Film review: Risk (2017)

On Friday I saw the new film Risk produced and directed by award-winning documentarian Laura Poitras, who won the Academy Award for Citizenfour, the film about Edward Snowden and his leaks. The focus this time is Julian Assange and WikiLeaks and unlike the earlier one, the narrative structure of this film is, to say the least, a bit confused. But that is not due to the lack of skill of Poitras but due to the fact that after she started filming it, the story went off in many directions and she too became part of it.
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Film review: National Bird (2016)

[Note: You can stream the film for free until May 15.]

The documentary National Bird directed by Sonia Kennebeck and released by Independent Lens looks at the US drone warfare program from the point of view of three former US Air Force (Heather, Daniel, and Lisa) whose jobs were to identify targets seen in the drone videos, and from the survivors of the infamous attack on February 21, 2010 on a convoy carrying a group of families that resulted in the deaths of 23 people, all civilians, and caused serious injuries to many others. All three of them have since left the Air Force. They all suffer from guilt at what they were part of, with Heather being suicidal and diagnosed with PTSD. Daniel is under threat of charges under the draconian Espionage Act and all three fear that the government will take severe action against them as it has with other whistleblowers.
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How nature documentaries try to get you interested

Nature documentaries are not easy to make, involving patiently watching for hours, days, and weeks on end in very difficult conditions to get the footage they need. But they cannot simply show the footage. To get people to watch, they need to create some kind of story arc with animal characters and protagonists who seem to play roles within it that the audience can identify with.
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Film review: Hell or High Water (2016)

On the surface, this is another clichéd cops and robbers film. Two brothers, the older one having spent ten years in prison for a series of crimes, set out on a spree of robbing banks in rural West Texas, stealing fairly small amounts of cash from each, and pursued by a grizzled old Texas Ranger on the verge of retirement and his partner who is of mixed Mexican/Indian ethnicity.
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Black Acting School

In 1987, Robert Townsend wrote, directed, and starred in the comedy Hollywood Shuffle that satirized the then-popular blaxploitation films. He played aspiring actor Bobby Taylor and the limited range of roles that that he was able to audition for and the expectations the filmmakers had about how black people behave, as shown in this funny scene from the film.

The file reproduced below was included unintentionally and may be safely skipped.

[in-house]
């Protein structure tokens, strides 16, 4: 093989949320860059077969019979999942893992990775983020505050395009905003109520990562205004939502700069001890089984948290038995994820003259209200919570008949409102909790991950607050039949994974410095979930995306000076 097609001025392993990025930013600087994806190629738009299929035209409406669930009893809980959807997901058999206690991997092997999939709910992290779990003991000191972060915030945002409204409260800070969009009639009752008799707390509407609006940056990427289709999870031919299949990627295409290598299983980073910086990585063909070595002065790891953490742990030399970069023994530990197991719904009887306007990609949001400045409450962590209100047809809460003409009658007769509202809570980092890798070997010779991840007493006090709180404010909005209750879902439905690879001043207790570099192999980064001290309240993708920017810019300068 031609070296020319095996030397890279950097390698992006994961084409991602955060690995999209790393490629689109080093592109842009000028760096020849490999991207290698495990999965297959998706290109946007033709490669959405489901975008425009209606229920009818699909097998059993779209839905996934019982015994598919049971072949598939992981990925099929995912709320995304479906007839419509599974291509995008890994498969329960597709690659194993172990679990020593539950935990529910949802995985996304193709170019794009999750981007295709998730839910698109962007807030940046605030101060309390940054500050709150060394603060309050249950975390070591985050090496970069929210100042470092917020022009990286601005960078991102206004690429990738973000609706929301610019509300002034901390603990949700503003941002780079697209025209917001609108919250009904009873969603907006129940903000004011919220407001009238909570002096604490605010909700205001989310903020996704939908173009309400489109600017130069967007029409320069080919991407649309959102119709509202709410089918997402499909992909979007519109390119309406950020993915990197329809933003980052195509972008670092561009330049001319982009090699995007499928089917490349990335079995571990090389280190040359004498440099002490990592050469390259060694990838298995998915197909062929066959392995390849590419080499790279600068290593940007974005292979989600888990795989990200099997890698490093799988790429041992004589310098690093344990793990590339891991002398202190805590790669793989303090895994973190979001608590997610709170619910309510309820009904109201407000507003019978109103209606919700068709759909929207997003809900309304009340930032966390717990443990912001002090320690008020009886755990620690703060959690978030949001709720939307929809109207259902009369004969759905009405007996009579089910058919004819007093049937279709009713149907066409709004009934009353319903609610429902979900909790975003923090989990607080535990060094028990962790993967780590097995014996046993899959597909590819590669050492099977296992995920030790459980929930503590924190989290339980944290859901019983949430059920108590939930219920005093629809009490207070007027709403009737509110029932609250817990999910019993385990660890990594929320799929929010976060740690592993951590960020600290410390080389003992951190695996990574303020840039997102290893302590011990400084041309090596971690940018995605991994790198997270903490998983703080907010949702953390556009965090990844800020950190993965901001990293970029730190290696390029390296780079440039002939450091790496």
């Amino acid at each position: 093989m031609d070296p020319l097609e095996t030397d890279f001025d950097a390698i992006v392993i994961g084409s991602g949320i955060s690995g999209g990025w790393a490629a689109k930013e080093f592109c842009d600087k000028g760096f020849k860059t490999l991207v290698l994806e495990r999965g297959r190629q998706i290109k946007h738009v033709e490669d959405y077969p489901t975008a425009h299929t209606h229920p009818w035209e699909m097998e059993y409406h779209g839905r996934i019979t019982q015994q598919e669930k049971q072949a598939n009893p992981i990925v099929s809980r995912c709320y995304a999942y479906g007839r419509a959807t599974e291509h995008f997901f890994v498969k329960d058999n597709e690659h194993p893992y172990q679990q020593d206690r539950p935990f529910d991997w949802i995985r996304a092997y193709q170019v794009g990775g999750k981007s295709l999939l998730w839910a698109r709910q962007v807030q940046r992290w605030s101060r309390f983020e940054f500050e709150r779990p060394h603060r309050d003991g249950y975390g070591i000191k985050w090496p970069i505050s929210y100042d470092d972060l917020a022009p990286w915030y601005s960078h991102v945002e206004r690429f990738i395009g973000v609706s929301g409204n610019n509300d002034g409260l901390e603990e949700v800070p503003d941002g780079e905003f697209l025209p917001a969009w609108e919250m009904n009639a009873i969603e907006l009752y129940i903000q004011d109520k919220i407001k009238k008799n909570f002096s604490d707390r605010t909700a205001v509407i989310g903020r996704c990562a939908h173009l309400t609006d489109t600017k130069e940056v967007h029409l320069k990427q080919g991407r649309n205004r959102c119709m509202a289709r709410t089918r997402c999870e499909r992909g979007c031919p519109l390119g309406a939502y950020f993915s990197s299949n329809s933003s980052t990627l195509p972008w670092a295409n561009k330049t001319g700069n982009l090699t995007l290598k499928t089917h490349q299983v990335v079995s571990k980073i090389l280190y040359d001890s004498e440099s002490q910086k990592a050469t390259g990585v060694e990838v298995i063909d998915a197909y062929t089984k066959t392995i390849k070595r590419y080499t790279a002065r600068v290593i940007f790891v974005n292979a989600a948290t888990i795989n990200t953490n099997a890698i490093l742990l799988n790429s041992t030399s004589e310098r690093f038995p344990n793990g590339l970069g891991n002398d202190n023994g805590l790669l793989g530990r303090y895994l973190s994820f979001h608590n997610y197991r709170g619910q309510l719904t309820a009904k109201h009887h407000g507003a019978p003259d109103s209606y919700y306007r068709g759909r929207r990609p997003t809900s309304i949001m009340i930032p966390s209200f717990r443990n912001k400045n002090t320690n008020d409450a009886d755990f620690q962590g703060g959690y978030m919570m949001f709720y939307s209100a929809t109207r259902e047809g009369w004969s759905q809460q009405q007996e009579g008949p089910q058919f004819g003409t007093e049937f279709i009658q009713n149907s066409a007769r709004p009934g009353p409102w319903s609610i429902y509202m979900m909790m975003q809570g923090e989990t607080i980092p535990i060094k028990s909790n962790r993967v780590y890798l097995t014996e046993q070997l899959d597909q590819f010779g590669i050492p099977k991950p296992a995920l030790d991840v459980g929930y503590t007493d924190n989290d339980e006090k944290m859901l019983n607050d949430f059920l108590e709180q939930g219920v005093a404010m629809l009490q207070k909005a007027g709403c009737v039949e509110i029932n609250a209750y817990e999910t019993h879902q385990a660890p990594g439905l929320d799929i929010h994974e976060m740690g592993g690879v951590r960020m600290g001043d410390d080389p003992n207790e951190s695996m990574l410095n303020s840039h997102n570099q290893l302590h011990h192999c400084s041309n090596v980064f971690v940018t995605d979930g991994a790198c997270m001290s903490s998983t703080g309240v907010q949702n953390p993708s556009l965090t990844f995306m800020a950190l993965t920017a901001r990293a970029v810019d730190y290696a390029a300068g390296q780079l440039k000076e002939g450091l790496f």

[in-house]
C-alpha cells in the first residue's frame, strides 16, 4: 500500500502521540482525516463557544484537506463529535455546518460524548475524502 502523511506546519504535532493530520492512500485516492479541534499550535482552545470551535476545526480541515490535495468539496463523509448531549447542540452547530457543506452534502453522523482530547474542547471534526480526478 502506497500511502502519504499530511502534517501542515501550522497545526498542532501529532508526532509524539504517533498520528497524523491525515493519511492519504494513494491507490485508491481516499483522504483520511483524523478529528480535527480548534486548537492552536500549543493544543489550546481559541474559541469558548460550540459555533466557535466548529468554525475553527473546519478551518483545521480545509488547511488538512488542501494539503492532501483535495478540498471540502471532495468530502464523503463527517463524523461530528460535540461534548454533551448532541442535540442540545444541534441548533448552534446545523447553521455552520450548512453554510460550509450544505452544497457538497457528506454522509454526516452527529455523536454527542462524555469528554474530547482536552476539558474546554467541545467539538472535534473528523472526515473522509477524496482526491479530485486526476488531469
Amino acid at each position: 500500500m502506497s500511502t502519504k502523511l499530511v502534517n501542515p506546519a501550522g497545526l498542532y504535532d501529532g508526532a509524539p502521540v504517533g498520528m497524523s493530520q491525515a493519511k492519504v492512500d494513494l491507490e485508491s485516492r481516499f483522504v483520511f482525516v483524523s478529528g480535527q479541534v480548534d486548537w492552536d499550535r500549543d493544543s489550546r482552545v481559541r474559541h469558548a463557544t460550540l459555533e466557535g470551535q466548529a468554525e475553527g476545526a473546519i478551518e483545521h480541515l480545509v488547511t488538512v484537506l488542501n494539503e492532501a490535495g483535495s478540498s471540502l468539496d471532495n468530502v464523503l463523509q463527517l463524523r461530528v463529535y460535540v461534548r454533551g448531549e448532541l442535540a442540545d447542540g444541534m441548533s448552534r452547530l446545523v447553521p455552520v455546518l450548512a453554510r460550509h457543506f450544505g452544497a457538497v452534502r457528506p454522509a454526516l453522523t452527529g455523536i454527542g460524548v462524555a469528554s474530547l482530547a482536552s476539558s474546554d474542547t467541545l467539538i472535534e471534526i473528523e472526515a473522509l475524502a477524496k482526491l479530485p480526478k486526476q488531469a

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Murder inspired by film?

The Guardian has a bizarre story in which a New York state couple is charged with setting fire to their house and killing their 16-year old son who had unspecified mental and physical disabilities. Prosecutors allege that the couple did this right after seeing the film Manchester by the Sea starring Casey Affleck as a man who late one night accidentally sets fire to his own home that kills his three children after he went out shopping.
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Murder in the English village

The 19th season of the British TV series Midsomer Murders has started streaming on Netflix. This is quite an achievement in longevity. I wrote about this long-running show two years ago and it sparked a lot of interesting comments and suggestions for other similar series. Thanks to those, I have watched episodes of Death in Paradise, Inspector Morse, and the first two seasons of the much more superior show (in terms of writing, acting, and plotting) of Broadchurch and am looking forward to the third.
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Film review: A Man Called Ove (2016)

This Swedish comedy was nominated for an Academy Award for best foreign film though it did not win. It tells the story of Ove, a 59-year old man who lives in a housing complex. He is the type that we are all familiar with, someone who is grouchy and knows all the rules governing the immediate community and takes it upon himself to vigorously police the place to make sure everyone else is following the rules and upbraiding them when they do not. He is generally regarded as a pain, the one redeeming feature being that he is very handy at fixing things.
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Film review: The 100 Year-Old Man Who Climbed Out the Window and Disappeared (2013)

The premise of this utterly hilarious Swedish film is right there in the title. On his 100th birthday, as the staff of the nursing home where he lives are getting a cake ready for the celebration, Allan Karlsson decides that he has had it with nursing home life. So he climbs out of the window of his room, wanders down to the local bus station, and buys a ticket for as far as the little money he has on him will take him.
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